First, let’s acknowledge that TCU won a game, which is nothing to shudder at in a season of conference-only contests. Second, offensive coordinators Sonny Cumbie and Jerry Kill, though facing an overmatched opponent, crafted a game plan to attack Kansas. Instead of hoping the purple offense would excel at things they’ve struggled with, Cumbie and Kill highlighted what they can do well, and against an inept opponent. What did TCU do well in their 59-23 victory over KU? Run the ball, and then run it some more. At first glance, it seemed like this game might take only two hours to watch, as the Frogs handed off seven straight times on their opening drive. When the final gun ended the Jayhawks’ misery, our Frogs had rushed the rock 41 times for 337 yards and tossed it only 15 times. The headline of most outlets this weekend was that Patterson’s boys scored in every phase of the game, which is true. Consistent placekicker Griffin Kell (#39) nailed a field goal after the opening possession stalled. Quarterback Max Duggan (#15) threw three touchdown passes in four possessions to tight ends Pro Wells (#81) and Carter Ware (#47). Gasp-inducing returner Derius Davis (#12) returned from sick leave to bob and weave his way through a flock of hawks for a punt return score. Duggan fired his jets for yet another long sprint resulting in a touchdown just before the break, and Darwin Barlow (#24) rushed for a short-yardage score early in the second half.
Duggan took a seat after Barlow’s score, and the defense continued the fun. Cornerback C.J. Ceasar II (#16) has suffered as of late with interference penalties and passes bombed over his head, but he redeemed himself with an interception easily returned for a touchdown. Finally, linebacker Dee Winters (#13) scooped and scored a Kansas fumble for a touchdown with 10 minutes remaining. If you were playing “ways to score in football bingo,” you’d be awfully close to blacking out the card.
Yet cynicism and pessimism are a way of life, a creed and philosophy that taint every aspect of a longstanding fans’ being. The positives are padding the bludgeons and arrows of embarrassing or close losses. The downsides are even Saturday night’s game, a steamrolling of the winless Kansas Jayhawks, was hard to enjoy for several reasons. Don’t misunderstand. The alternative, handing KU their first win in their last 12 contests, would have fueled a toddler-like catharsis complete with stomping and yelling before sharing a YouTube video burning my Horned Frog paraphernalia in solidarity with so many snowflakes a la the crybabies after Nike’s Colin Kaepernick ad campaign. But watching TCU largely run roughshod by scoring in almost all phases of the game over a team who earnestly rotated three quarterbacks wasn’t without its own eye-burning moments for Frog faithful.
Three touchdown passes are fantastic considering Duggan has struggled even — like against West Virginia — to hit an open receiver in the end zone. Those three touchdown passes were the only completions for the sophomore QB. To compound the worry, his completions were to his tight ends, who were at least 10-yards wide open each time. TCU’s defense scored two touchdowns, but it was against a horribly inept offense who benched their starting quarterback and subsequently their backup before settling on their third stringer, who promptly exposed our secondary by throwing receivers open and moving the ball in chunks. More than 300 rushing yards is impressive, but it’s a feat that’s unattainable against even a serviceable defense. Cumbie ran the ball because he could and also because his unit isn’t able to pass consistently.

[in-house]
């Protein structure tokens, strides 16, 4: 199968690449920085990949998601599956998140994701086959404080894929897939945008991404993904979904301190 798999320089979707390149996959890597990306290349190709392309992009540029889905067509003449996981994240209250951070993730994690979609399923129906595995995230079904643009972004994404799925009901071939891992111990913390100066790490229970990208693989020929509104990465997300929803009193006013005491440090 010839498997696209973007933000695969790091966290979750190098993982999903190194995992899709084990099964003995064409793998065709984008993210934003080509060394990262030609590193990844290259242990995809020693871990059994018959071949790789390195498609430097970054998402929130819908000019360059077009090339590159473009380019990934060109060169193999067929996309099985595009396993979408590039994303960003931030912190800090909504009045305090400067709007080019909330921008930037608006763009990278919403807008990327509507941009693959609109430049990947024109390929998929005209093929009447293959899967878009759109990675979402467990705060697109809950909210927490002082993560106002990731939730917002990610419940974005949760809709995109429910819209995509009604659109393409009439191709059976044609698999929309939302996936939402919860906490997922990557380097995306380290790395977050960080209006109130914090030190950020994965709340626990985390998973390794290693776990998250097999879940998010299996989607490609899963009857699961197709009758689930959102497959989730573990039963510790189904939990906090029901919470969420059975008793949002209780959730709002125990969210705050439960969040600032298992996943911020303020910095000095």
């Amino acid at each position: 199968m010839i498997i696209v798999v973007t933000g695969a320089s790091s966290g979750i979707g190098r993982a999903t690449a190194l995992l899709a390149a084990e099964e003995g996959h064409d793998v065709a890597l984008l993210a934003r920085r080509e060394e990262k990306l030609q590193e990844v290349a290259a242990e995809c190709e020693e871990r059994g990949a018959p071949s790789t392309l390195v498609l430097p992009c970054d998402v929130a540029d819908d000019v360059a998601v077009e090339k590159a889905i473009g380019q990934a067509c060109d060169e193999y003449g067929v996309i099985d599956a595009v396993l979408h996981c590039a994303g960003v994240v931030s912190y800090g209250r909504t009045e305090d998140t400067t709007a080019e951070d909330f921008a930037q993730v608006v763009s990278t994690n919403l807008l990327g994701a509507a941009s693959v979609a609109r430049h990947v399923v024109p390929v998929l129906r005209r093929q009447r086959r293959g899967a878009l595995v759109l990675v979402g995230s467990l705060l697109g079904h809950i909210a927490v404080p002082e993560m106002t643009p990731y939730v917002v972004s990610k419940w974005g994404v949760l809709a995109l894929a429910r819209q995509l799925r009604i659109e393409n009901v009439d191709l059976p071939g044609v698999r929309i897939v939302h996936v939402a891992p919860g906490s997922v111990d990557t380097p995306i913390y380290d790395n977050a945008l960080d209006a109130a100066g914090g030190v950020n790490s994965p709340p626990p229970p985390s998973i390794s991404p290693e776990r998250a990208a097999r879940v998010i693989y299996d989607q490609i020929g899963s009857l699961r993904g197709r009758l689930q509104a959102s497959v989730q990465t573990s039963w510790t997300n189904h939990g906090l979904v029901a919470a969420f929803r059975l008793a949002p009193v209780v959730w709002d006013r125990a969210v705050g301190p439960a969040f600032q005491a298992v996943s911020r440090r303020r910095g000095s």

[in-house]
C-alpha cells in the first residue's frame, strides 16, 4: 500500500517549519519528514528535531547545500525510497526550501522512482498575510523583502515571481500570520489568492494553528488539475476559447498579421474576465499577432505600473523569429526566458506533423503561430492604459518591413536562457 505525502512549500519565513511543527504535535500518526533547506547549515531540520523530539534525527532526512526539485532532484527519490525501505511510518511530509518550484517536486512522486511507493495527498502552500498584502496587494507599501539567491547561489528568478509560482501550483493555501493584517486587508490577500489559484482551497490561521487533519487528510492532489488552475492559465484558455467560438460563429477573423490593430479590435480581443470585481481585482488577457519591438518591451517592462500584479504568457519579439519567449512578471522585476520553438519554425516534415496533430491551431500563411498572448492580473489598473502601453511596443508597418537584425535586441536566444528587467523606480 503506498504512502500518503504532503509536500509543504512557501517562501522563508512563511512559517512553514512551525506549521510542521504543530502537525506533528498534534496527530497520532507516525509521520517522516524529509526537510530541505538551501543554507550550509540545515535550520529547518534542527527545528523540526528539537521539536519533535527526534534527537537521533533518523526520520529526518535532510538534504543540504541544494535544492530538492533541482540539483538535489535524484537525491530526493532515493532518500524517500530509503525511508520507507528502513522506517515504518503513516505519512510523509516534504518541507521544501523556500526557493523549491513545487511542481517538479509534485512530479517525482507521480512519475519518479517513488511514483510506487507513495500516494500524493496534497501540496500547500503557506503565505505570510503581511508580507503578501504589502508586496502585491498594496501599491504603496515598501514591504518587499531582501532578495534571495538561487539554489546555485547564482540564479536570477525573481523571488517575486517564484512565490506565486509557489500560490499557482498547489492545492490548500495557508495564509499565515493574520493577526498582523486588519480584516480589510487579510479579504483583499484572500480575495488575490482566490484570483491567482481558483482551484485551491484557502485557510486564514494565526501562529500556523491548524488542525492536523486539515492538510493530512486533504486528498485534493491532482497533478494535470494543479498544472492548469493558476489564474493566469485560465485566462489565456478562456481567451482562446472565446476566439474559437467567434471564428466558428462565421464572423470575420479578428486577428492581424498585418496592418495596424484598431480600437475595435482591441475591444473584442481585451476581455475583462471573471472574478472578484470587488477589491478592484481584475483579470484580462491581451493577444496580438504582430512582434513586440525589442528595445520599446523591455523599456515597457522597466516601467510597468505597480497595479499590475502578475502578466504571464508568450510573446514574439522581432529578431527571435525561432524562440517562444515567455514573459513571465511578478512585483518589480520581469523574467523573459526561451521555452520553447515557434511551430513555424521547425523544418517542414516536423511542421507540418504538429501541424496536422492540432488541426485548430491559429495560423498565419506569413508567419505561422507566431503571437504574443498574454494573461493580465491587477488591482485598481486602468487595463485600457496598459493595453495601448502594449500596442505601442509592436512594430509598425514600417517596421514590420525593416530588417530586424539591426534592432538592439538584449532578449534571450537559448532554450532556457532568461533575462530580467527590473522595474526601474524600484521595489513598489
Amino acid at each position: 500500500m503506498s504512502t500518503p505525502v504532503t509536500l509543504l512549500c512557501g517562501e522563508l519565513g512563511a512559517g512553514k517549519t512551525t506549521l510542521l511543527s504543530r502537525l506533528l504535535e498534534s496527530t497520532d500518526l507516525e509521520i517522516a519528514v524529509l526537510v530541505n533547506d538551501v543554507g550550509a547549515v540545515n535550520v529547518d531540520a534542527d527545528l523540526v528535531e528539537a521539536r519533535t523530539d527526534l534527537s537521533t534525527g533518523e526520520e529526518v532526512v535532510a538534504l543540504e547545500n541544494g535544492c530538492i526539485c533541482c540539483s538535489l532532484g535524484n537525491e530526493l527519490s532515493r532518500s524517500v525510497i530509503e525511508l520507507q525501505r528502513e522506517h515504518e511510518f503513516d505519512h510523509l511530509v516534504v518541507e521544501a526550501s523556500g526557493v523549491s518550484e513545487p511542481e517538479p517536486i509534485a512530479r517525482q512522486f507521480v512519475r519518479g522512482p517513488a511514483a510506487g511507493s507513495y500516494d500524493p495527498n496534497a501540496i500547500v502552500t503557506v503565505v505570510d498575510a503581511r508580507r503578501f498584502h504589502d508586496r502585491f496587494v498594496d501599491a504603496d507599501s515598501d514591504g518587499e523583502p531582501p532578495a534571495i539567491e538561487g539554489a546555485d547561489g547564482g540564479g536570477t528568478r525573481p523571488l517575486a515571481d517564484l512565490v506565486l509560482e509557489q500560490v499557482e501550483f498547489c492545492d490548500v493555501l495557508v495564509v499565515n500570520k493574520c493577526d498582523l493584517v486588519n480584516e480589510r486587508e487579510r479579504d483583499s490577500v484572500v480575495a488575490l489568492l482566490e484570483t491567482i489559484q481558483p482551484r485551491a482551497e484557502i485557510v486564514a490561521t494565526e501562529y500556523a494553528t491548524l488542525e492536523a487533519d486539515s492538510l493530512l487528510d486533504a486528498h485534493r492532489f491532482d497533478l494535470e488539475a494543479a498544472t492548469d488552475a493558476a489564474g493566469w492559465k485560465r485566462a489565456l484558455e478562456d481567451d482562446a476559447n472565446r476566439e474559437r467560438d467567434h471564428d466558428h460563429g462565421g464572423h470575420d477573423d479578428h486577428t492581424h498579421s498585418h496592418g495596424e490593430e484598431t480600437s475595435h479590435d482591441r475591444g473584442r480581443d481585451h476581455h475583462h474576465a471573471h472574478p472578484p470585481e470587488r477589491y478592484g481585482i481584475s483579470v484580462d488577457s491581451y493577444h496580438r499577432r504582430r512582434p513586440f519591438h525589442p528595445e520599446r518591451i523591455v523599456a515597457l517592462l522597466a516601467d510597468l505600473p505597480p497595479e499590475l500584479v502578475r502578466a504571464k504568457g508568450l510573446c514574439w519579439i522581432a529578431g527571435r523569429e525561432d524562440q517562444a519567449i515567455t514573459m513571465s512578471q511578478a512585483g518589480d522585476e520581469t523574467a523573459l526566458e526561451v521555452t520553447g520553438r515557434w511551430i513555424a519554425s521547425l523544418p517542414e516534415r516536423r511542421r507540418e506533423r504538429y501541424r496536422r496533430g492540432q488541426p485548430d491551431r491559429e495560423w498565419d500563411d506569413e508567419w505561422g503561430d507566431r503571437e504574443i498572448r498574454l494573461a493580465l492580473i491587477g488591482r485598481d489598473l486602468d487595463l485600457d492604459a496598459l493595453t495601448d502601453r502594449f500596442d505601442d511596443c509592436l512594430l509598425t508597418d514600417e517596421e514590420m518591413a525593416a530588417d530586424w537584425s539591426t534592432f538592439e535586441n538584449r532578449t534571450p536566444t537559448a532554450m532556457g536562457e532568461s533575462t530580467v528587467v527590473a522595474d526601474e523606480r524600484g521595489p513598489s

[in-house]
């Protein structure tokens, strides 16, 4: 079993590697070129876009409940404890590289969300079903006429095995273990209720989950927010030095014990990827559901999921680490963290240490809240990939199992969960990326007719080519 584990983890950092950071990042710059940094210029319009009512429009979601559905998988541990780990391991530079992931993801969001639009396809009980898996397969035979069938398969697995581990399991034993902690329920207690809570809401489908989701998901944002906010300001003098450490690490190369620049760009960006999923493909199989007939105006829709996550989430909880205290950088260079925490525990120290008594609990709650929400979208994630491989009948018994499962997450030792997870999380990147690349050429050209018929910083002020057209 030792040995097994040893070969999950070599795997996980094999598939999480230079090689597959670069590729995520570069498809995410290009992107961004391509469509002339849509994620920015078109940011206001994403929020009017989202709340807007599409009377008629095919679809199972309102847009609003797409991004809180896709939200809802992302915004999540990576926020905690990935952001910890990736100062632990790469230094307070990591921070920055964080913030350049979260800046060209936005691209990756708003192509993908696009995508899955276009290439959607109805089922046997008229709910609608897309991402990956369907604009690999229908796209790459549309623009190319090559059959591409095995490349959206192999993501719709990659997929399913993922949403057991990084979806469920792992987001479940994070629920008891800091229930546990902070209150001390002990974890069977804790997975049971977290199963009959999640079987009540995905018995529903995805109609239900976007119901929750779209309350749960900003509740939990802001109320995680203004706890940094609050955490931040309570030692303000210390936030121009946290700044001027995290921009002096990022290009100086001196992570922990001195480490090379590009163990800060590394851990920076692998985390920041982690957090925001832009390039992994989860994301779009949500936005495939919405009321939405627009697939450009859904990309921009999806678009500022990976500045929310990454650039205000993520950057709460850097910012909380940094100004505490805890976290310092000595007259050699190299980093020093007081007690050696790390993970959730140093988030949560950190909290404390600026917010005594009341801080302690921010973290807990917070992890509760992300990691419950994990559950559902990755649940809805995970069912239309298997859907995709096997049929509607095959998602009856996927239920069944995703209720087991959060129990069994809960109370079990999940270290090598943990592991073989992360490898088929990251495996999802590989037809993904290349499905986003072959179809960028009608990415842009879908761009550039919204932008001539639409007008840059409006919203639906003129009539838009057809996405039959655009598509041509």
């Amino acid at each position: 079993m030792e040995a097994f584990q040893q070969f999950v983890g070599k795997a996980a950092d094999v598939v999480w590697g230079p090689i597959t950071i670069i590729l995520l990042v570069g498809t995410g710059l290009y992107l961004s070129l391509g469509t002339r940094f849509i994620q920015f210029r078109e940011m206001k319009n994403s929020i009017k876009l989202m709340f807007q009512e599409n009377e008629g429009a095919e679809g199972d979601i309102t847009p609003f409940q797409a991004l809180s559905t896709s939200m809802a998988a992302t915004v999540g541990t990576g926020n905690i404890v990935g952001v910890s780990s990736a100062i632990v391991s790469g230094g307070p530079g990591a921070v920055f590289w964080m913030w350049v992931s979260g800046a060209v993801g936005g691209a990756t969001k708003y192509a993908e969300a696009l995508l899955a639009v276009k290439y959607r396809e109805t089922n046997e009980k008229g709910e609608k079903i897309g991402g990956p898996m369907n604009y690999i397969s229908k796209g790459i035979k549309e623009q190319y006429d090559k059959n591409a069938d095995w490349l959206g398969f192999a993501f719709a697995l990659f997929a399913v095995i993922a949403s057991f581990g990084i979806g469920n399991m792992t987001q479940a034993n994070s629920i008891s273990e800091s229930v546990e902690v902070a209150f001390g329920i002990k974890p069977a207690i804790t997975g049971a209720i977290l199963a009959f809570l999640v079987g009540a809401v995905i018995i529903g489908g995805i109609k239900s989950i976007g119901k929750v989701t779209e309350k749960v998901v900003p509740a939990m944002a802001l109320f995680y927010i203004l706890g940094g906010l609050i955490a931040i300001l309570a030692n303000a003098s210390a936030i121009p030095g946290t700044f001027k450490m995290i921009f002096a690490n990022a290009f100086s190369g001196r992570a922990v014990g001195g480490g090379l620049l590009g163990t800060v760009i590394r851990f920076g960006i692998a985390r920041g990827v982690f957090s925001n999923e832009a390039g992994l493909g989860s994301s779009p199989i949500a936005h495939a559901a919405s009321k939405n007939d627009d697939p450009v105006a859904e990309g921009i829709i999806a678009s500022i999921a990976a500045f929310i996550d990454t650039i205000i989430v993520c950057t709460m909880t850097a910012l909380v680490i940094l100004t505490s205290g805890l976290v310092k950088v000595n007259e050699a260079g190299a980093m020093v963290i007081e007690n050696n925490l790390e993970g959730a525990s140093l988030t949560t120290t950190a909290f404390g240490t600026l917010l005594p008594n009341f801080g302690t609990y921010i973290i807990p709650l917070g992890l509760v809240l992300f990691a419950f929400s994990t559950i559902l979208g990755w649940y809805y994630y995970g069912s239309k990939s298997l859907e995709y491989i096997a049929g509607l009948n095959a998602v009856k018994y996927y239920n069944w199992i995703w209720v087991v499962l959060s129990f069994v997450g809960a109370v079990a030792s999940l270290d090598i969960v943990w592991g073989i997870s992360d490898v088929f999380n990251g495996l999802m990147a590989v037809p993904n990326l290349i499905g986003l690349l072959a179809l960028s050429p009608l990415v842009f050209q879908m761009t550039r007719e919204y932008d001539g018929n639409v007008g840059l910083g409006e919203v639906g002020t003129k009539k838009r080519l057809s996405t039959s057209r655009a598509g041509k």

The greatest concern is looking forward, because most, if not at all, of this game plan is completely irrelevant against the 23rd ranked Oklahoma State Cowboys, who visit Frogland to finish TCU’s regular season on Saturday morning. There aren’t any longshot-championship scenarios for our Frogs moving forward. Patterson’s salvage is to finish this unusual season with a winning record and boast that TCU managed to best every in-state opponent. Our Frogs are currently seventh in a mid-conference logjam with Texas, West Virginia, and Kansas State, who’ve all won four. The Longhorns are eagerly anticipating their two-week vacation in the Sunflower State, visiting Kansas State this week — who despite a strong opening season and victory over Oklahoma has lost four consecutive games — and Kansas to finish the season. West Virginia is walking a thorny road to bowl season, visiting conference-leader Iowa State this week before hosting second-place Oklahoma to finish their season.
I’m placing a Frog victory this week in the manageable category. The Pokes, despite dropping 50 points in a narrow victory against Tech last weekend, are a conundrum on both sides of the ball and are similarly inconsistent through the air. The Mullet Militia will try and run the rock, which the Frogs are equipped to defend. In other positive news for the Patterson posse, Cowboys running back Chuba Hubbard (#30) — who almost single handedly dismantled TCU last season — was wearing street clothes and a walking boot against the Raiders and hasn’t emerged the world beater whom college football experienced last season. If the Frogs are victorious, we’ve likely cemented ourselves best of the Big 12 middle twiddles at 5th place behind the state of Oklahoma, Iowa State, and UT. The conference is still in flux with ISU hosting the Mountaineers this weekend. Should the Cyclones stop twisting, and the Cowboys bullseye our Frogs, there’s potential for a three-way tie in conference records between the leaders with crisscrossed head-to-head tiebreakers heading into the final week of the regular season. Join me next week to break down senior day, prognosticate on bowl possibilities, and reevaluate who’ll win the Big 12 conference.